The next callout in the graphic (lower left) talks about the burst of Vitamin D you’ll get from being outside. This benefit can not be overstated. Vitamin D deficiency is on the rise in our population.¬†¬†During my last physical, it was noted that I should consider taking a Vitamin D supplement. I asked my doctor why – did my blood panel show something? He said no, it’s just becoming a staple recommendation to patients due to the overwhelming deficiency for the population at large. Okay – that is probably questionable advice for a doctor to give a patient w/o some type of empirical data, but you get the point – the medical community is noticing, and making generic recommendations to get more vitamin D. The good news is you don’t have to pop a pill to get your fill (hey, that rhymes!).

nice try

According to an article in US News and World Report, as little as 10 minutes of exposure to your skin (the article says to wear shorts and tank top, so the conclusion is to get as much skin exposure as possible w/o sunscreen) can give you enough UV-B radiation to synthesise about 10,000 IU’s of the vitamin. To put that in perspective, the Vitamin D Council recommends that a person who gets NO SUN EXPOSURE supplement with about 2,000 IU a day. So, suffice it to say, if you get some sun exposure on a broad scale (even 10 little minutes), you are taking the best “vitamin” you can.

Note – don’t burn yourself. Sunburn is bad. Duh.

In terms of the actual activity, you should find that the overall level of exertion for outdoor training (compared to indoor training of a similar modality) is greater. When exercising outdoors, wind resistance and variability in the terrain add some extra difficulty to the session. Trail running is a good example of this in action. If you were to run at the same rate on a treadmill and compare that to running at the same rate on a trail, you’ll find that the uneven terrain, changes in elevation, and overall awareness you need to keep your feet under you makes the task much harder than its treadmill counterpart.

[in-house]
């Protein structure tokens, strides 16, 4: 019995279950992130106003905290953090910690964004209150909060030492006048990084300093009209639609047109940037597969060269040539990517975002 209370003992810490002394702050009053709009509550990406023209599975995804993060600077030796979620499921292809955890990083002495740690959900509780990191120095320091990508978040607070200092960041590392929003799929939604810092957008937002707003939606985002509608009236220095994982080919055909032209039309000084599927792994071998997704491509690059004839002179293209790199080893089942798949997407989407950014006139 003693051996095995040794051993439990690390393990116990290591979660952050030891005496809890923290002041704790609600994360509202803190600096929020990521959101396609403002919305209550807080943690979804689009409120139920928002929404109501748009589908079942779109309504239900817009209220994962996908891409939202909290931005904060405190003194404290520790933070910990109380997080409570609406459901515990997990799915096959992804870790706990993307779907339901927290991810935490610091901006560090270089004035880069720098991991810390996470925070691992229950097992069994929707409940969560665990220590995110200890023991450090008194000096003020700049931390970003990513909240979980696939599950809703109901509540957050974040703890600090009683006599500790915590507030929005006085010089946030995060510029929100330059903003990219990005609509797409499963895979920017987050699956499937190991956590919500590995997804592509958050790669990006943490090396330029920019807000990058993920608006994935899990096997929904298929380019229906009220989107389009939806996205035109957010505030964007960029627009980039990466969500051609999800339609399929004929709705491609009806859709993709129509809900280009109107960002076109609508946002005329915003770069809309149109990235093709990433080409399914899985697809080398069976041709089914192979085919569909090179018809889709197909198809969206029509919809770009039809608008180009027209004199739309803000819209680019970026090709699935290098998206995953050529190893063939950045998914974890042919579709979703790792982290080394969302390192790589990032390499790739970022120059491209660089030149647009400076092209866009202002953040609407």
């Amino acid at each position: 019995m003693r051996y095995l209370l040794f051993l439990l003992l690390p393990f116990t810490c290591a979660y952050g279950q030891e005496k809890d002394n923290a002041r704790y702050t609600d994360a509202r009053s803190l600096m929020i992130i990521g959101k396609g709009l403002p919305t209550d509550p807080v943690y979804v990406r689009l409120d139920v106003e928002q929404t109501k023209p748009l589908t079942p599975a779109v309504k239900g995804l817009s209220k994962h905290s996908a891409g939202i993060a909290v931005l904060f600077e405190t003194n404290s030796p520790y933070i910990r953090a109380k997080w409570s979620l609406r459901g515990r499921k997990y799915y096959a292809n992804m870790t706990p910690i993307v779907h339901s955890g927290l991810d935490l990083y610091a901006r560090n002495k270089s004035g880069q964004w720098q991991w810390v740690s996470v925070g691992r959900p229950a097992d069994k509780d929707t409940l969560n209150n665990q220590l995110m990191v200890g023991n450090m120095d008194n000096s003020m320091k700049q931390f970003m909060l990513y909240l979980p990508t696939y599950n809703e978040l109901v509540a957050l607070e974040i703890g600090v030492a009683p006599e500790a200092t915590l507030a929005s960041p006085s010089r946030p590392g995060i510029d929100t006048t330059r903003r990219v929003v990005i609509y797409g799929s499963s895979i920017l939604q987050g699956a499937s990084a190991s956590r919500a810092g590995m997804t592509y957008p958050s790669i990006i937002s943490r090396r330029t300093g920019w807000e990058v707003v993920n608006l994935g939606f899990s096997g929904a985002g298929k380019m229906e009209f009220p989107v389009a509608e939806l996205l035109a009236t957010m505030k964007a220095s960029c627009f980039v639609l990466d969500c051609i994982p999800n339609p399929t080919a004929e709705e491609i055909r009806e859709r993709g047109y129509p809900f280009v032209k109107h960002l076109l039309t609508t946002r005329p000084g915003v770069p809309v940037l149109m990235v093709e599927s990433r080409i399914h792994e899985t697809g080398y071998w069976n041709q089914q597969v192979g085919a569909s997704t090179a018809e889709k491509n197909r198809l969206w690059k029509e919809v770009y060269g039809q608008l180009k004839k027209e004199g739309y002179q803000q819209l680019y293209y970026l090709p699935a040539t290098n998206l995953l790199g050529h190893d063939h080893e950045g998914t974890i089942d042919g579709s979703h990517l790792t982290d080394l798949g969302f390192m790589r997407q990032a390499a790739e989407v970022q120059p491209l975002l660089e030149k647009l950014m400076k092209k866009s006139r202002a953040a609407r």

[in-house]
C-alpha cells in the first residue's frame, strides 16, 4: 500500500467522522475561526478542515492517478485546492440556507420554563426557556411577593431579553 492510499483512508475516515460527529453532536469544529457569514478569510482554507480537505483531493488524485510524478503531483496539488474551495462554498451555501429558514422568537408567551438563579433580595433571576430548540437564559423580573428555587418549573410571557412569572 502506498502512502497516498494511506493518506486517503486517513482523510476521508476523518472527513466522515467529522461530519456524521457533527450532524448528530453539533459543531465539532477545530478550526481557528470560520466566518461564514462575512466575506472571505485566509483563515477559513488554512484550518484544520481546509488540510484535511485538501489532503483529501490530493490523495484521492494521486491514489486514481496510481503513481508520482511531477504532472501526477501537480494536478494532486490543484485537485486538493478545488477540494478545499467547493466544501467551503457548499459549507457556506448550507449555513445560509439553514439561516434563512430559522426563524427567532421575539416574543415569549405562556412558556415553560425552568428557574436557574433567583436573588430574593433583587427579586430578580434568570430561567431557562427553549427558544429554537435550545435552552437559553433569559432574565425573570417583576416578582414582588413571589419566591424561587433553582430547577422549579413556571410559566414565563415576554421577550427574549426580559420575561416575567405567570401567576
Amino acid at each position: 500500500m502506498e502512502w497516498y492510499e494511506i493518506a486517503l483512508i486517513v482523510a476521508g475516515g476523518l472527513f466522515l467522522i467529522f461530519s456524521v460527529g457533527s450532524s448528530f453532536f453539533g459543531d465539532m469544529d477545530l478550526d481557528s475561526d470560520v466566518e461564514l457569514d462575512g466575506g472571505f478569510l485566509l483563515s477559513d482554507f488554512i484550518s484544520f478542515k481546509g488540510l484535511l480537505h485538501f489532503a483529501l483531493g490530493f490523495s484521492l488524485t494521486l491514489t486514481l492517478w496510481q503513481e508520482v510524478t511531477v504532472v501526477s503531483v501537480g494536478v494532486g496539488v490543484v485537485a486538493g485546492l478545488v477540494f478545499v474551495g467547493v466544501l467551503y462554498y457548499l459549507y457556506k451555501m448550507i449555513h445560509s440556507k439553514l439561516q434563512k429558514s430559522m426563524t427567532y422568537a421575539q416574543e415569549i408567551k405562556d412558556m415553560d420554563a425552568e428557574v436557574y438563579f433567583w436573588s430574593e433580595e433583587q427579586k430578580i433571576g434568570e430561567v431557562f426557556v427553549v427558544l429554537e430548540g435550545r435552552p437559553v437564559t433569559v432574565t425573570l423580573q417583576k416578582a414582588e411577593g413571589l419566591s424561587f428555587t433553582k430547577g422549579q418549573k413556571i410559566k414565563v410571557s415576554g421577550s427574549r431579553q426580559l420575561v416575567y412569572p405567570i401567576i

So, putting aside the actual biomechanical benefits of engaging in exercise, the simple act of moving the venue outside provides mental benefits as well as nutritional benefits (vitamin D production). Anecdotally, there might even be some social benefits (if you join a park workout group, running group, or choose to run/walk/jog outdoor with friends). It’s also worth mentioning that exposure to the outside (specifically dirt, bacteria, etc…) is very good for your gut biome. If you don’t believe me, check out Dr. Josh Axe’s book “Eat Dirt.”¬†Going for a nice barefoot walk on the grass can have some pretty profound health benefits.

You are probably wondering, “…okay, what should I do outside…?

Simple.

Anything.

Something as basic as walking will put you in a position to reap the benefits of the outdoors. In my opinion, walking, running, yoga, and bodyweight calisthenics are probably the simplest and most portable exercise modalities. You can do that stuff almost anywhere. All you really need is the ground and a little space. There are apps you can download that tell you where trails and running paths are around you. There is even an app that can tell you where known calisthenics parks are located around you. I found 2 of them in Kansas City that I didn’t know existed. One of them is now the setting for my Saturday morning park workouts. There aren’t really many barriers to entry for this type of exercise experience. You really just need to do two things.

  1. Go outside
  2. MOVE

 

Do you enjoy exercising outdoors? If so, what types of training do you do? Please share your experiences below. If you enjoyed this post, please be sure to “like” and “share.”

Advertisements

2 comments

Leave a Reply